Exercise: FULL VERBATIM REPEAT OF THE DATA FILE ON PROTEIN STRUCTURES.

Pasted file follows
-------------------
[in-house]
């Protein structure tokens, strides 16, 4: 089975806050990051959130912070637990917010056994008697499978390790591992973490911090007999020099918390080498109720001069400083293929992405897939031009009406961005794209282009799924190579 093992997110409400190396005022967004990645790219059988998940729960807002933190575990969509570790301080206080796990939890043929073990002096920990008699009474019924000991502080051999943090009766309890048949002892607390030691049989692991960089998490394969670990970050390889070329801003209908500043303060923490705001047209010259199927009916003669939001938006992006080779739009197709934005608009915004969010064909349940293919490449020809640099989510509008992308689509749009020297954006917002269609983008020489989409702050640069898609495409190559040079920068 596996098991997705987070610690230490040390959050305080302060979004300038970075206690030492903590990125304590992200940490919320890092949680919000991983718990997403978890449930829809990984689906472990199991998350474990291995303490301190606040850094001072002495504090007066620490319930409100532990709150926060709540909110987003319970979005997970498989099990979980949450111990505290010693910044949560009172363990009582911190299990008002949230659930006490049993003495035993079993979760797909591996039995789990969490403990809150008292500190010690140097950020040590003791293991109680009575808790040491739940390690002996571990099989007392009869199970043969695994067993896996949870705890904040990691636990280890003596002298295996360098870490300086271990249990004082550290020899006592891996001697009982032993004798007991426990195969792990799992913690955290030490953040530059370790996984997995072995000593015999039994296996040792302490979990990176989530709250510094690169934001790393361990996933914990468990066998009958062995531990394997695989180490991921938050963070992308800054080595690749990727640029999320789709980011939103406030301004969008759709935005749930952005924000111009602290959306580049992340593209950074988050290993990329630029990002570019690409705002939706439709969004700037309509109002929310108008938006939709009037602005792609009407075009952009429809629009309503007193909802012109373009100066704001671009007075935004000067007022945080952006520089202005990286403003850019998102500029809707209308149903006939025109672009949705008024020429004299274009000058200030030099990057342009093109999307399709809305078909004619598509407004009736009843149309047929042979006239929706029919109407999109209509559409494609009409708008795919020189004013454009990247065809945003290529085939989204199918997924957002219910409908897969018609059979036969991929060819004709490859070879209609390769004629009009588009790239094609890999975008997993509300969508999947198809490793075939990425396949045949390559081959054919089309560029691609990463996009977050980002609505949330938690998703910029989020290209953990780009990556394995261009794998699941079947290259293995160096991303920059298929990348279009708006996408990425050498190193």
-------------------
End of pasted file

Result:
[in-house]
């Protein structure tokens, strides 16, 4: 089975806050990051959130912070637990917010056994008697499978390790591992973490911090007999020099918390080498109720001069400083293929992405897939031009009406961005794209282009799924190579 093992997110409400190396005022967004990645790219059988998940729960807002933190575990969509570790301080206080796990939890043929073990002096920990008699009474019924000991502080051999943090009766309890048949002892607390030691049989692991960089998490394969670990970050390889070329801003209908500043303060923490705001047209010259199927009916003669939001938006992006080779739009197709934005608009915004969010064909349940293919490449020809640099989510509008992308689509749009020297954006917002269609983008020489989409702050640069898609495409190559040079920068 596996098991997705987070610690230490040390959050305080302060979004300038970075206690030492903590990125304590992200940490919320890092949680919000991983718990997403978890449930829809990984689906472990199991998350474990291995303490301190606040850094001072002495504090007066620490319930409100532990709150926060709540909110987003319970979005997970498989099990979980949450111990505290010693910044949560009172363990009582911190299990008002949230659930006490049993003495035993079993979760797909591996039995789990969490403990809150008292500190010690140097950020040590003791293991109680009575808790040491739940390690002996571990099989007392009869199970043969695994067993896996949870705890904040990691636990280890003596002298295996360098870490300086271990249990004082550290020899006592891996001697009982032993004798007991426990195969792990799992913690955290030490953040530059370790996984997995072995000593015999039994296996040792302490979990990176989530709250510094690169934001790393361990996933914990468990066998009958062995531990394997695989180490991921938050963070992308800054080595690749990727640029999320789709980011939103406030301004969008759709935005749930952005924000111009602290959306580049992340593209950074988050290993990329630029990002570019690409705002939706439709969004700037309509109002929310108008938006939709009037602005792609009407075009952009429809629009309503007193909802012109373009100066704001671009007075935004000067007022945080952006520089202005990286403003850019998102500029809707209308149903006939025109672009949705008024020429004299274009000058200030030099990057342009093109999307399709809305078909004619598509407004009736009843149309047929042979006239929706029919109407999109209509559409494609009409708008795919020189004013454009990247065809945003290529085939989204199918997924957002219910409908897969018609059979036969991929060819004709490859070879209609390769004629009009588009790239094609890999975008997993509300969508999947198809490793075939990425396949045949390559081959054919089309560029691609990463996009977050980002609505949330938690998703910029989020290209953990780009990556394995261009794998699941079947290259293995160096991303920059298929990348279009708006996408990425050498190193």